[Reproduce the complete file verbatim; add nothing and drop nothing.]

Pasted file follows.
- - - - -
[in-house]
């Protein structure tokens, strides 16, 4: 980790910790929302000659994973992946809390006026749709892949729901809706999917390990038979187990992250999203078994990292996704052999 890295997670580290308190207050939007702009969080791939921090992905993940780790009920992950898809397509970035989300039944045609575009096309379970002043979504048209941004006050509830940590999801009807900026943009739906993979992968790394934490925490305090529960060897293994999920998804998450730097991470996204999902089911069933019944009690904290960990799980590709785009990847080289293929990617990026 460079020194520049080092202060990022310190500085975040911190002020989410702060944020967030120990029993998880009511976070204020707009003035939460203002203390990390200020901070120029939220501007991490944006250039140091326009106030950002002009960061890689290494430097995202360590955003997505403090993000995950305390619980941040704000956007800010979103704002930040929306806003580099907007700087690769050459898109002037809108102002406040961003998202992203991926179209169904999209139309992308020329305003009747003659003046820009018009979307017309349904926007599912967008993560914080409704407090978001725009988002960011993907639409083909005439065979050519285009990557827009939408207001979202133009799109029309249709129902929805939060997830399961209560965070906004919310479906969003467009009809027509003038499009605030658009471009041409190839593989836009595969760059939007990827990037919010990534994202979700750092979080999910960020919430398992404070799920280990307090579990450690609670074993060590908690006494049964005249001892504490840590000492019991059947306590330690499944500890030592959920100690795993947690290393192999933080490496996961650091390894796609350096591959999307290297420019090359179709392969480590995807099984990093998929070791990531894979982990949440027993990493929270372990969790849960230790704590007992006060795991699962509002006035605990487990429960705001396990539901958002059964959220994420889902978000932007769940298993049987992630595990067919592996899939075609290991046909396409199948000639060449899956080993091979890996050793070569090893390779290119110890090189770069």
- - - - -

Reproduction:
[in-house]
């Protein structure tokens, strides 16, 4: 980790910790929302000659994973992946809390006026749709892949729901809706999917390990038979187990992250999203078994990292996704052999 890295997670580290308190207050939007702009969080791939921090992905993940780790009920992950898809397509970035989300039944045609575009096309379970002043979504048209941004006050509830940590999801009807900026943009739906993979992968790394934490925490305090529960060897293994999920998804998450730097991470996204999902089911069933019944009690904290960990799980590709785009990847080289293929990617990026 460079020194520049080092202060990022310190500085975040911190002020989410702060944020967030120990029993998880009511976070204020707009003035939460203002203390990390200020901070120029939220501007991490944006250039140091326009106030950002002009960061890689290494430097995202360590955003997505403090993000995950305390619980941040704000956007800010979103704002930040929306806003580099907007700087690769050459898109002037809108102002406040961003998202992203991926179209169904999209139309992308020329305003009747003659003046820009018009979307017309349904926007599912967008993560914080409704407090978001725009988002960011993907639409083909005439065979050519285009990557827009939408207001979202133009799109029309249709129902929805939060997830399961209560965070906004919310479906969003467009009809027509003038499009605030658009471009041409190839593989836009595969760059939007990827990037919010990534994202979700750092979080999910960020919430398992404070799920280990307090579990450690609670074993060590908690006494049964005249001892504490840590000492019991059947306590330690499944500890030592959920100690795993947690290393192999933080490496996961650091390894796609350096591959999307290297420019090359179709392969480590995807099984990093998929070791990531894979982990949440027993990493929270372990969790849960230790704590007992006060795991699962509002006035605990487990429960705001396990539901958002059964959220994420889902978000932007769940298993049987992630595990067919592996899939075609290991046909396409199948000639060449899956080993091979890996050793070569090893390779290119110890090189770069």